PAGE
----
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Canada’s Road to Net Zero: The $2 Trillion Transition

The latest Intergovernmental Panel on Climate Change (IPCC) Report highlighted the importance of taking action to address climate change and to get to net zero emissions by 2050.  And the latest COP-26 meeting in Glasgow underscores the importance of getting every country involved in the fight.

Canadians must play our part.  Currently, Canada emits roughly 730 million tonnes of carbon dioxide and equivalent greenhouse gases each year – the 10th largest emitter in the world.   The federal government has committed to getting Canada back to around 500 million tonnes by 2030 on the way to net zero by mid-century.

RBC in its report The $2 Trillion Transition: Canada’s Road to Net Zero maps out some of those pathways, as well as the investments and policies needed to achieve net zero. They use a range of established modelling on the emissions of major sectors, and the potential of breakthrough technologies, behavioural changes and improvements in industrial and agriculture processes. The aim is to project out, over 30 years, what the estimated long-term costs and benefits could be, understanding that many uncertainties exist around climate, technology and behavioural trends and such forecasts will continue to evolve.

Join Colin Guldimann of RBC Economics as he walks us through RBC’s report to explain the necessary changes to help Canada hit its net zero goal, and answer participants’ questions.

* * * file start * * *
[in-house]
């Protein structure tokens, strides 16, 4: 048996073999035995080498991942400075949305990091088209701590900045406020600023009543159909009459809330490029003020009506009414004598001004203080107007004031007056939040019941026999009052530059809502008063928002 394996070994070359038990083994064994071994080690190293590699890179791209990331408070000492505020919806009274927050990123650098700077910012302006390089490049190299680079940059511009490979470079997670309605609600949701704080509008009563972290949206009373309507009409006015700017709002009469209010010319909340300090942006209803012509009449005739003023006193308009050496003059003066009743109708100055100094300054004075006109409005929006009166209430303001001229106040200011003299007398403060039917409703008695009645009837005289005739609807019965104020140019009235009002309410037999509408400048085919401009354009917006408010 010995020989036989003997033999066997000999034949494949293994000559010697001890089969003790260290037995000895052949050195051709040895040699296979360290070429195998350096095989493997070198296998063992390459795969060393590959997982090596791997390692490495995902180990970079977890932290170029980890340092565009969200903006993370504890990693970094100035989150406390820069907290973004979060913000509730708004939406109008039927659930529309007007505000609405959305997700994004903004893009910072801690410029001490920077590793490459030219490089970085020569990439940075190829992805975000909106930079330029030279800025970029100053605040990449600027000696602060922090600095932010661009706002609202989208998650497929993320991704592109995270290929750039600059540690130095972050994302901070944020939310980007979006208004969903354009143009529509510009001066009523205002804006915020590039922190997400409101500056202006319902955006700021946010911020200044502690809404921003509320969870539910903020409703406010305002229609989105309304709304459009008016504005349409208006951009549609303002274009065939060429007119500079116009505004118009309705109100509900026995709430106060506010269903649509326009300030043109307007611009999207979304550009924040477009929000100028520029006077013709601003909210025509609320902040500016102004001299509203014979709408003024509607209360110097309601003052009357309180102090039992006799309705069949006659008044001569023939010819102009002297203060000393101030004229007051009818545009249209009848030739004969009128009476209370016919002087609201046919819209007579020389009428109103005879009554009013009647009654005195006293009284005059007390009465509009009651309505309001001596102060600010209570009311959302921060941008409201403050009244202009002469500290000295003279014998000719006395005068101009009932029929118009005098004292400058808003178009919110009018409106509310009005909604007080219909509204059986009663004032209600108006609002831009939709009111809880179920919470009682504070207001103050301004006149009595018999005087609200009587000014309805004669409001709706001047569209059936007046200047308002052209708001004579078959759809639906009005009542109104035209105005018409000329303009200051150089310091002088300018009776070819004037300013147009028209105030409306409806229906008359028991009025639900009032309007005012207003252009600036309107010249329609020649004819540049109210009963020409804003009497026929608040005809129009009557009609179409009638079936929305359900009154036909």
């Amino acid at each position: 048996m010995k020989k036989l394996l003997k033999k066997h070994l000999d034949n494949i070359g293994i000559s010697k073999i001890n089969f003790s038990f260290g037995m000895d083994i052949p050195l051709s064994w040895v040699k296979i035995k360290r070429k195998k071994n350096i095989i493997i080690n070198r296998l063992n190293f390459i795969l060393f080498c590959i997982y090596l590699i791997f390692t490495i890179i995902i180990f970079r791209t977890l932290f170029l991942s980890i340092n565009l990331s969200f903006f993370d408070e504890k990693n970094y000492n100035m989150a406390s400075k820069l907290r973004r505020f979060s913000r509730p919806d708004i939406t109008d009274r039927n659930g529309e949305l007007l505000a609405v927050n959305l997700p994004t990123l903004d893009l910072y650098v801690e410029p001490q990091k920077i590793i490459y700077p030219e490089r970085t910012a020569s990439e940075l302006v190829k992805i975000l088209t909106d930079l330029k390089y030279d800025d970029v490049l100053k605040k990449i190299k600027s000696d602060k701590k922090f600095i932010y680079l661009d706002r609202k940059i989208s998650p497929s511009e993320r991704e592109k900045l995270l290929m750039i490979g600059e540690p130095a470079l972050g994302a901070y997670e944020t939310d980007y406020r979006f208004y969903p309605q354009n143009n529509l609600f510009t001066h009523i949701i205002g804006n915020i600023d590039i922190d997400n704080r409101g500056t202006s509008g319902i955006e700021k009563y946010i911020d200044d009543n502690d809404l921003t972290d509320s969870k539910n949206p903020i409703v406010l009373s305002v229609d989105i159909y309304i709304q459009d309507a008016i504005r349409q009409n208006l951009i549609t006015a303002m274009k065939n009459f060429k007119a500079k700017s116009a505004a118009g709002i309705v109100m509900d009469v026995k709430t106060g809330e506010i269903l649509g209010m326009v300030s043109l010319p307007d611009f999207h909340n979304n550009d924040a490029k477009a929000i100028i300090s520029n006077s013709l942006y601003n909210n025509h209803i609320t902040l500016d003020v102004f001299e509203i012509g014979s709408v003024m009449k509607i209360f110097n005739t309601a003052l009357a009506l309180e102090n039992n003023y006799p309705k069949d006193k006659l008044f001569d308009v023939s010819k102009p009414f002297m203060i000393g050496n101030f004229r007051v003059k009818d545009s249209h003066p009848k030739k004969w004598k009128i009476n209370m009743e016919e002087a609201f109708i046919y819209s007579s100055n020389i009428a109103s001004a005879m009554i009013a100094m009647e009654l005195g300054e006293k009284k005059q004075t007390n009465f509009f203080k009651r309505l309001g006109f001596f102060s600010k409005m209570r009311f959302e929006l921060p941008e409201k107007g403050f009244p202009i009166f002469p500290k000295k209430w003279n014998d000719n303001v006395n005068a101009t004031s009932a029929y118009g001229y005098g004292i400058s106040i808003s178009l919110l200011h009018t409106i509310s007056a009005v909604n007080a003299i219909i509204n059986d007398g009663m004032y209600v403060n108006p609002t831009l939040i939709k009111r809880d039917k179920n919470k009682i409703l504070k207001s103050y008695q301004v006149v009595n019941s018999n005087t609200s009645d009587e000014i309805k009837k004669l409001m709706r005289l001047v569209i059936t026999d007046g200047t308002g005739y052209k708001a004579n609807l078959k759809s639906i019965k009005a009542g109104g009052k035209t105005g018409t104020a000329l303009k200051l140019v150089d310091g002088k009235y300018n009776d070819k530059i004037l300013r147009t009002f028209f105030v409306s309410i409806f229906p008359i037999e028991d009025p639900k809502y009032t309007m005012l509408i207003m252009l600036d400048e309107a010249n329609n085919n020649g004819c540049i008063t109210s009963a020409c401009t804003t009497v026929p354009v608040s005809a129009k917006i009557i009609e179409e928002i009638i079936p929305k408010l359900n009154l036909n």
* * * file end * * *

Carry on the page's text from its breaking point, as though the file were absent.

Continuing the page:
This webinar is part of TABE’s series on Canada’s Path to Net Zero

See also:
Net Zero and Ontario’s Energy Sector
The Economics of Climate Change in Canada: Thinking About Mitigation, Adaptation, and Clean Growth



RBC’s report:  The $2 Trillion Transition: Canada’s Road to Net Zero
Download the slides in PDF format: Canada’s Road to Net Zero – the $2 Trillion Transition


Guldimann_Colin_hs_1 Economist, Royal Bank of Canada Colin Guldimann

Colin joined RBC in 2019 as an economist, working primarily on issues related to the public sector, energy, and climate change. Prior to joining RBC, Colin worked on mortgage, housing, and economic policy at the Department of Finance Canada. He holds a Bachelor’s degree in Economics from the University of Ottawa, and Master of Arts in Economics from the University of British Columbia.

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